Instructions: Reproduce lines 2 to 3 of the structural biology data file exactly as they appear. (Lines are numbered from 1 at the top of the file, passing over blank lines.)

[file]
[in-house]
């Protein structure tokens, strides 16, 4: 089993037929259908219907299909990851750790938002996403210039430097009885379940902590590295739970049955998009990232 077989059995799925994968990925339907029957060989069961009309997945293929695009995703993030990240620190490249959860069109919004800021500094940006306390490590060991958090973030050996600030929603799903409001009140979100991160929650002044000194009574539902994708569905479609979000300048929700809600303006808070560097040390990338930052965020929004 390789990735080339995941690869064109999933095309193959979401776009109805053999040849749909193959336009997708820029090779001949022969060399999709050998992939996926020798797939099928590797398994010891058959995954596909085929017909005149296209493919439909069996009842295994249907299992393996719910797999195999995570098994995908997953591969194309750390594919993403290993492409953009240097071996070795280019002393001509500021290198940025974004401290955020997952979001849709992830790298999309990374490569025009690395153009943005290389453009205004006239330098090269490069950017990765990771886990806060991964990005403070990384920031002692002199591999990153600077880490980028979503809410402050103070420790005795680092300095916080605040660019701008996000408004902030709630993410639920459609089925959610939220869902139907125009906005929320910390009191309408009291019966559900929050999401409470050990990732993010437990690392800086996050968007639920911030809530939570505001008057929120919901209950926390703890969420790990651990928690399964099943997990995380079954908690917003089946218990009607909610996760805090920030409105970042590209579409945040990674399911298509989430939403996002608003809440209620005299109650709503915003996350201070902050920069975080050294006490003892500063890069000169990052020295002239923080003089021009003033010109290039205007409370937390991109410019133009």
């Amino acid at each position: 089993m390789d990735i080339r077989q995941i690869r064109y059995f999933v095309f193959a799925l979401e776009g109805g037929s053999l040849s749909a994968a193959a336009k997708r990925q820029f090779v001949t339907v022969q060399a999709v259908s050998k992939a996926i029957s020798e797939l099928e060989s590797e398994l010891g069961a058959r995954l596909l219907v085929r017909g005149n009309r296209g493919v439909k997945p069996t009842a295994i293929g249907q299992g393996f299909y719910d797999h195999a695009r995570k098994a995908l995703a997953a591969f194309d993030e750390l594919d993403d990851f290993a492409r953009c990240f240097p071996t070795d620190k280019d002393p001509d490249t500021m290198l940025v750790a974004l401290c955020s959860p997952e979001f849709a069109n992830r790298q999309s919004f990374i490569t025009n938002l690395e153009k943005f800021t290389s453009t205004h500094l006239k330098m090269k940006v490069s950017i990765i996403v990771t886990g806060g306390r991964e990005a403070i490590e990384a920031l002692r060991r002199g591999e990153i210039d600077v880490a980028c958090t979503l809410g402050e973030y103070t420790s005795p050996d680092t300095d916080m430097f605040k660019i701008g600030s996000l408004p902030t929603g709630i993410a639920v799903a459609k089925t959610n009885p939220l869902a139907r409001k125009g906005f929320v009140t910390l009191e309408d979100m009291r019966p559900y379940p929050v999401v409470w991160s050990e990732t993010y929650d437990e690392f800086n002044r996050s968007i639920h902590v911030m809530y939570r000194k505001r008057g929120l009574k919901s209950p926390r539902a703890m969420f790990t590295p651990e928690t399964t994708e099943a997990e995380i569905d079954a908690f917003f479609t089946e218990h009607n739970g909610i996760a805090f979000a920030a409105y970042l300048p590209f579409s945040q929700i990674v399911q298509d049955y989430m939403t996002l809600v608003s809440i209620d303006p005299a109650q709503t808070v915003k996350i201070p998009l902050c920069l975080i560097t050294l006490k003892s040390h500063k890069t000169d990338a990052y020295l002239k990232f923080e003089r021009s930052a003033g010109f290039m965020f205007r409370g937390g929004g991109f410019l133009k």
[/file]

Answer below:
């Protein structure tokens, strides 16, 4: 089993037929259908219907299909990851750790938002996403210039430097009885379940902590590295739970049955998009990232 077989059995799925994968990925339907029957060989069961009309997945293929695009995703993030990240620190490249959860069109919004800021500094940006306390490590060991958090973030050996600030929603799903409001009140979100991160929650002044000194009574539902994708569905479609979000300048929700809600303006808070560097040390990338930052965020929004 390789990735080339995941690869064109999933095309193959979401776009109805053999040849749909193959336009997708820029090779001949022969060399999709050998992939996926020798797939099928590797398994010891058959995954596909085929017909005149296209493919439909069996009842295994249907299992393996719910797999195999995570098994995908997953591969194309750390594919993403290993492409953009240097071996070795280019002393001509500021290198940025974004401290955020997952979001849709992830790298999309990374490569025009690395153009943005290389453009205004006239330098090269490069950017990765990771886990806060991964990005403070990384920031002692002199591999990153600077880490980028979503809410402050103070420790005795680092300095916080605040660019701008996000408004902030709630993410639920459609089925959610939220869902139907125009906005929320910390009191309408009291019966559900929050999401409470050990990732993010437990690392800086996050968007639920911030809530939570505001008057929120919901209950926390703890969420790990651990928690399964099943997990995380079954908690917003089946218990009607909610996760805090920030409105970042590209579409945040990674399911298509989430939403996002608003809440209620005299109650709503915003996350201070902050920069975080050294006490003892500063890069000169990052020295002239923080003089021009003033010109290039205007409370937390991109410019133009």
């Amino acid at each position: 089993m390789d990735i080339r077989q995941i690869r064109y059995f999933v095309f193959a799925l979401e776009g109805g037929s053999l040849s749909a994968a193959a336009k997708r990925q820029f090779v001949t339907v022969q060399a999709v259908s050998k992939a996926i029957s020798e797939l099928e060989s590797e398994l010891g069961a058959r995954l596909l219907v085929r017909g005149n009309r296209g493919v439909k997945p069996t009842a295994i293929g249907q299992g393996f299909y719910d797999h195999a695009r995570k098994a995908l995703a997953a591969f194309d993030e750390l594919d993403d990851f290993a492409r953009c990240f240097p071996t070795d620190k280019d002393p001509d490249t500021m290198l940025v750790a974004l401290c955020s959860p997952e979001f849709a069109n992830r790298q999309s919004f990374i490569t025009n938002l690395e153009k943005f800021t290389s453009t205004h500094l006239k330098m090269k940006v490069s950017i990765i996403v990771t886990g806060g306390r991964e990005a403070i490590e990384a920031l002692r060991r002199g591999e990153i210039d600077v880490a980028c958090t979503l809410g402050e973030y103070t420790s005795p050996d680092t300095d916080m430097f605040k660019i701008g600030s996000l408004p902030t929603g709630i993410a639920v799903a459609k089925t959610n009885p939220l869902a139907r409001k125009g906005f929320v009140t910390l009191e309408d979100m009291r019966p559900y379940p929050v999401v409470w991160s050990e990732t993010y929650d437990e690392f800086n002044r996050s968007i639920h902590v911030m809530y939570r000194k505001r008057g929120l009574k919901s209950p926390r539902a703890m969420f790990t590295p651990e928690t399964t994708e099943a997990e995380i569905d079954a908690f917003f479609t089946e218990h009607n739970g909610i996760a805090f979000a920030a409105y970042l300048p590209f579409s945040q929700i990674v399911q298509d049955y989430m939403t996002l809600v608003s809440i209620d303006p005299a109650q709503t808070v915003k996350i201070p998009l902050c920069l975080i560097t050294l006490k003892s040390h500063k890069t000169d990338a990052y020295l002239k990232f923080e003089r021009s930052a003033g010109f290039m965020f205007r409370g937390g929004g991109f410019l133009k």